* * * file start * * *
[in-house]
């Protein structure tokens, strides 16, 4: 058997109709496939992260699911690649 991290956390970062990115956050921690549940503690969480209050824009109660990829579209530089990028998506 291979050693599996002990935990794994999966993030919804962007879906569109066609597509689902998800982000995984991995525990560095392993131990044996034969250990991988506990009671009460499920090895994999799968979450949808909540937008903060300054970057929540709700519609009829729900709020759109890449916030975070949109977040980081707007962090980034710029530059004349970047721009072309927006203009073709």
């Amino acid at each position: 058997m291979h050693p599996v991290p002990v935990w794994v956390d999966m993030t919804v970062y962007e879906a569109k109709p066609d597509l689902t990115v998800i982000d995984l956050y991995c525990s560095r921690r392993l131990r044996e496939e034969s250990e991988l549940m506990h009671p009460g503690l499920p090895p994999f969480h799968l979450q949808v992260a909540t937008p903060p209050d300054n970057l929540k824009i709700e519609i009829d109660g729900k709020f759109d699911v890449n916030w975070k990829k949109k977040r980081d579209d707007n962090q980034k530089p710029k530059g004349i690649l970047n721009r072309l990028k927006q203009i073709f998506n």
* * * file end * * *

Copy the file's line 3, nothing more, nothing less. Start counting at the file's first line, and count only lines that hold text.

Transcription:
């Amino acid at each position: 058997m291979h050693p599996v991290p002990v935990w794994v956390d999966m993030t919804v970062y962007e879906a569109k109709p066609d597509l689902t990115v998800i982000d995984l956050y991995c525990s560095r921690r392993l131990r044996e496939e034969s250990e991988l549940m506990h009671p009460g503690l499920p090895p994999f969480h799968l979450q949808v992260a909540t937008p903060p209050d300054n970057l929540k824009i709700e519609i009829d109660g729900k709020f759109d699911v890449n916030w975070k990829k949109k977040r980081d579209d707007n962090q980034k530089p710029k530059g004349i690649l970047n721009r072309l990028k927006q203009i073709f998506n």